In order to assess the significance of measured phase opposition values, we then generated sets of 1000 surrogate phase opposition values for each subject (that is, trials were randomly reassigned to ‘high’, ‘medium’ or ‘low’ groups, and phase opposition values for each electrode and each time-frequency point were recalculated, and this was repeated 1000 times; we will refer to these as “within-subject surrogates” to distinguish them from the second level of “surrogate averages”, described below). This is necessary because ITC values (and therefore also phase opposition values) are never expected to equal zero, even when samples are drawn from a uniform random distribution of phases. Rather, they are always positive, but are expected to approach zero in a predictable fashion as the number of samples increases. The advantage of comparing the empirical phase opposition values to surrogate distributions (rather than mathematically predicted values for the number of samples) is that we can dispense with the assumption that the underlying distribution of phases (across all trials, before grouping for phase opposition) is random and uniform. Even if the EEG signal has some non-random phase relation to the time-locking event (in our case, the saccade), that non-randomness will be reflected in the surrogate measures, and any extra phase-dependency of behavioural outcome will still be apparent in the phase opposition measure.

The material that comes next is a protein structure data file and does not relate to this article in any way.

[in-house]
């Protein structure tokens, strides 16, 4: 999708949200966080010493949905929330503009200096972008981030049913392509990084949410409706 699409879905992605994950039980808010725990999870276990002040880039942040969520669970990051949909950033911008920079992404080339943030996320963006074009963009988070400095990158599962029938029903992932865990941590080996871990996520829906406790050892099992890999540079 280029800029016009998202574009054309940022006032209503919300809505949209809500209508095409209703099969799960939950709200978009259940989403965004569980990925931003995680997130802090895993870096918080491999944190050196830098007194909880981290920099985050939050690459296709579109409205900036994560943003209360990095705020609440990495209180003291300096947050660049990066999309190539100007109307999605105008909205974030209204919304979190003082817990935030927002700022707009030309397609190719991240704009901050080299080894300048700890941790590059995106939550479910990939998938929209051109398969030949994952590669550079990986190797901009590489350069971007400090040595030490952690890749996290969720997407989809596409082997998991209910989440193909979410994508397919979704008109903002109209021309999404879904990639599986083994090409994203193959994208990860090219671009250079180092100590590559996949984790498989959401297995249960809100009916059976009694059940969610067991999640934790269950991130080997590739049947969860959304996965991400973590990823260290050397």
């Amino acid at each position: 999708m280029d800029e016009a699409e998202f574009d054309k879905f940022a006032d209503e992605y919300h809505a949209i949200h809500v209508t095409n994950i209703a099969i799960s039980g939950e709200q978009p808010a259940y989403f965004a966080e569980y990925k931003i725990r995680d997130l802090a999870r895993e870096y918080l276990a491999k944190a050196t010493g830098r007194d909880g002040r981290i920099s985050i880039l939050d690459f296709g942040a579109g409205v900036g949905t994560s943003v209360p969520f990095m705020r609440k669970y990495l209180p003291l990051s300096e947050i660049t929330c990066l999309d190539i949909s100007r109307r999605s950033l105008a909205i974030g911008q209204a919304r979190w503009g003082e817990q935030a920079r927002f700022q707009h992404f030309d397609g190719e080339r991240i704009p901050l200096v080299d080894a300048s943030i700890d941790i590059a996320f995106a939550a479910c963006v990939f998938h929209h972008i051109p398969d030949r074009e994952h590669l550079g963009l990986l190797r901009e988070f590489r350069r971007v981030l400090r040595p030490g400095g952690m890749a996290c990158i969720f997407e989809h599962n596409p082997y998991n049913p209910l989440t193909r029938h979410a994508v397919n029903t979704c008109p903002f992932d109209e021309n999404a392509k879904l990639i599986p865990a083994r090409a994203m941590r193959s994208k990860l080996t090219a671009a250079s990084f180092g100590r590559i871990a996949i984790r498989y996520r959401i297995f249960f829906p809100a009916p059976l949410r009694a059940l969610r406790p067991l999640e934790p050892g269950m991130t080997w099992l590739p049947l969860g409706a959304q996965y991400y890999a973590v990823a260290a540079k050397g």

There are then a number of statistical approaches available to compare empirical and surrogate data, taking into account the averaging across subjects and multiple comparisons across time- and frequency-points and electrodes27. We tried several approaches, and obtained consistent results across each. Here we present two: